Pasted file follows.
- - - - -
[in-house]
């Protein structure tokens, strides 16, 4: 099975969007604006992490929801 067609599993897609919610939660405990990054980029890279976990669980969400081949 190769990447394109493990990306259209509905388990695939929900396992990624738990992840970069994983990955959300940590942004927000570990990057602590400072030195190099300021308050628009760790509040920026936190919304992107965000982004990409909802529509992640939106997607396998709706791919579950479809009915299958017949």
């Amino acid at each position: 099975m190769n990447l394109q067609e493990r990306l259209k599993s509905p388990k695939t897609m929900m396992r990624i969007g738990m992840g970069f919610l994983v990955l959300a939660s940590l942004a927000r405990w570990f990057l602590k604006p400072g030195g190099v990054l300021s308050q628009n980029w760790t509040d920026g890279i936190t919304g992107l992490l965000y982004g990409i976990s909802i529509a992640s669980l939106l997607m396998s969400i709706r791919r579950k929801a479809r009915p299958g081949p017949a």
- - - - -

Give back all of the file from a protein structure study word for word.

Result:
[in-house]
């Protein structure tokens, strides 16, 4: 099975969007604006992490929801 067609599993897609919610939660405990990054980029890279976990669980969400081949 190769990447394109493990990306259209509905388990695939929900396992990624738990992840970069994983990955959300940590942004927000570990990057602590400072030195190099300021308050628009760790509040920026936190919304992107965000982004990409909802529509992640939106997607396998709706791919579950479809009915299958017949």
């Amino acid at each position: 099975m190769n990447l394109q067609e493990r990306l259209k599993s509905p388990k695939t897609m929900m396992r990624i969007g738990m992840g970069f919610l994983v990955l959300a939660s940590l942004a927000r405990w570990f990057l602590k604006p400072g030195g190099v990054l300021s308050q628009n980029w760790t509040d920026g890279i936190t919304g992107l992490l965000y982004g990409i976990s909802i529509a992640s669980l939106l997607m396998s969400i709706r791919r579950k929801a479809r009915p299958g081949p017949a």